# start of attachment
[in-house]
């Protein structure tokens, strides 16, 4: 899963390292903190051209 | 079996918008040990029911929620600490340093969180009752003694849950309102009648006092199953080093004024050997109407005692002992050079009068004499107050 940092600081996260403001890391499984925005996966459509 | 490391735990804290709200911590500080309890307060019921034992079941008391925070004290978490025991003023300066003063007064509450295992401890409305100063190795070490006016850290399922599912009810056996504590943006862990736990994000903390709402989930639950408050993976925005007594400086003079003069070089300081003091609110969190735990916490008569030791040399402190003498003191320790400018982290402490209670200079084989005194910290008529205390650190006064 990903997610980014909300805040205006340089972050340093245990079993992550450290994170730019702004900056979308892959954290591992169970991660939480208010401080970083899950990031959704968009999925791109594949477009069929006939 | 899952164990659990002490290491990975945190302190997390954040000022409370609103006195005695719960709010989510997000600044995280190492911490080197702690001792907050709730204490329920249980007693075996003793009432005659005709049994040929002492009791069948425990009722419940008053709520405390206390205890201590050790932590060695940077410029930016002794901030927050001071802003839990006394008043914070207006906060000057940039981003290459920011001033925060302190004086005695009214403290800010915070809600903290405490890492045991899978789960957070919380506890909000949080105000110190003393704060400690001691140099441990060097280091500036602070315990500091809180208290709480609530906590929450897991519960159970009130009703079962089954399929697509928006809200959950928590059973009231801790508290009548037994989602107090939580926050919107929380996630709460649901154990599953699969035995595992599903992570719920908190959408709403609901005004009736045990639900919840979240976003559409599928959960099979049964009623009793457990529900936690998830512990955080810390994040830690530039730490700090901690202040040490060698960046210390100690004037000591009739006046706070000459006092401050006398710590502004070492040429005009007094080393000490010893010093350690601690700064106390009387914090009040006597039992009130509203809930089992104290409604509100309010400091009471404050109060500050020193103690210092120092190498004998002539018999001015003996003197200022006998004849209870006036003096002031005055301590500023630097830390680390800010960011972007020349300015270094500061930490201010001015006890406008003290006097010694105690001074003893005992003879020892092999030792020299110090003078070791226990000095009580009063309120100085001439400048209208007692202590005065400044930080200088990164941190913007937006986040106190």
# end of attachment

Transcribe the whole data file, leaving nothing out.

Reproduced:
[in-house]
């Protein structure tokens, strides 16, 4: 899963390292903190051209 | 079996918008040990029911929620600490340093969180009752003694849950309102009648006092199953080093004024050997109407005692002992050079009068004499107050 940092600081996260403001890391499984925005996966459509 | 490391735990804290709200911590500080309890307060019921034992079941008391925070004290978490025991003023300066003063007064509450295992401890409305100063190795070490006016850290399922599912009810056996504590943006862990736990994000903390709402989930639950408050993976925005007594400086003079003069070089300081003091609110969190735990916490008569030791040399402190003498003191320790400018982290402490209670200079084989005194910290008529205390650190006064 990903997610980014909300805040205006340089972050340093245990079993992550450290994170730019702004900056979308892959954290591992169970991660939480208010401080970083899950990031959704968009999925791109594949477009069929006939 | 899952164990659990002490290491990975945190302190997390954040000022409370609103006195005695719960709010989510997000600044995280190492911490080197702690001792907050709730204490329920249980007693075996003793009432005659005709049994040929002492009791069948425990009722419940008053709520405390206390205890201590050790932590060695940077410029930016002794901030927050001071802003839990006394008043914070207006906060000057940039981003290459920011001033925060302190004086005695009214403290800010915070809600903290405490890492045991899978789960957070919380506890909000949080105000110190003393704060400690001691140099441990060097280091500036602070315990500091809180208290709480609530906590929450897991519960159970009130009703079962089954399929697509928006809200959950928590059973009231801790508290009548037994989602107090939580926050919107929380996630709460649901154990599953699969035995595992599903992570719920908190959408709403609901005004009736045990639900919840979240976003559409599928959960099979049964009623009793457990529900936690998830512990955080810390994040830690530039730490700090901690202040040490060698960046210390100690004037000591009739006046706070000459006092401050006398710590502004070492040429005009007094080393000490010893010093350690601690700064106390009387914090009040006597039992009130509203809930089992104290409604509100309010400091009471404050109060500050020193103690210092120092190498004998002539018999001015003996003197200022006998004849209870006036003096002031005055301590500023630097830390680390800010960011972007020349300015270094500061930490201010001015006890406008003290006097010694105690001074003893005992003879020892092999030792020299110090003078070791226990000095009580009063309120100085001439400048209208007692202590005065400044930080200088990164941190913007937006986040106190």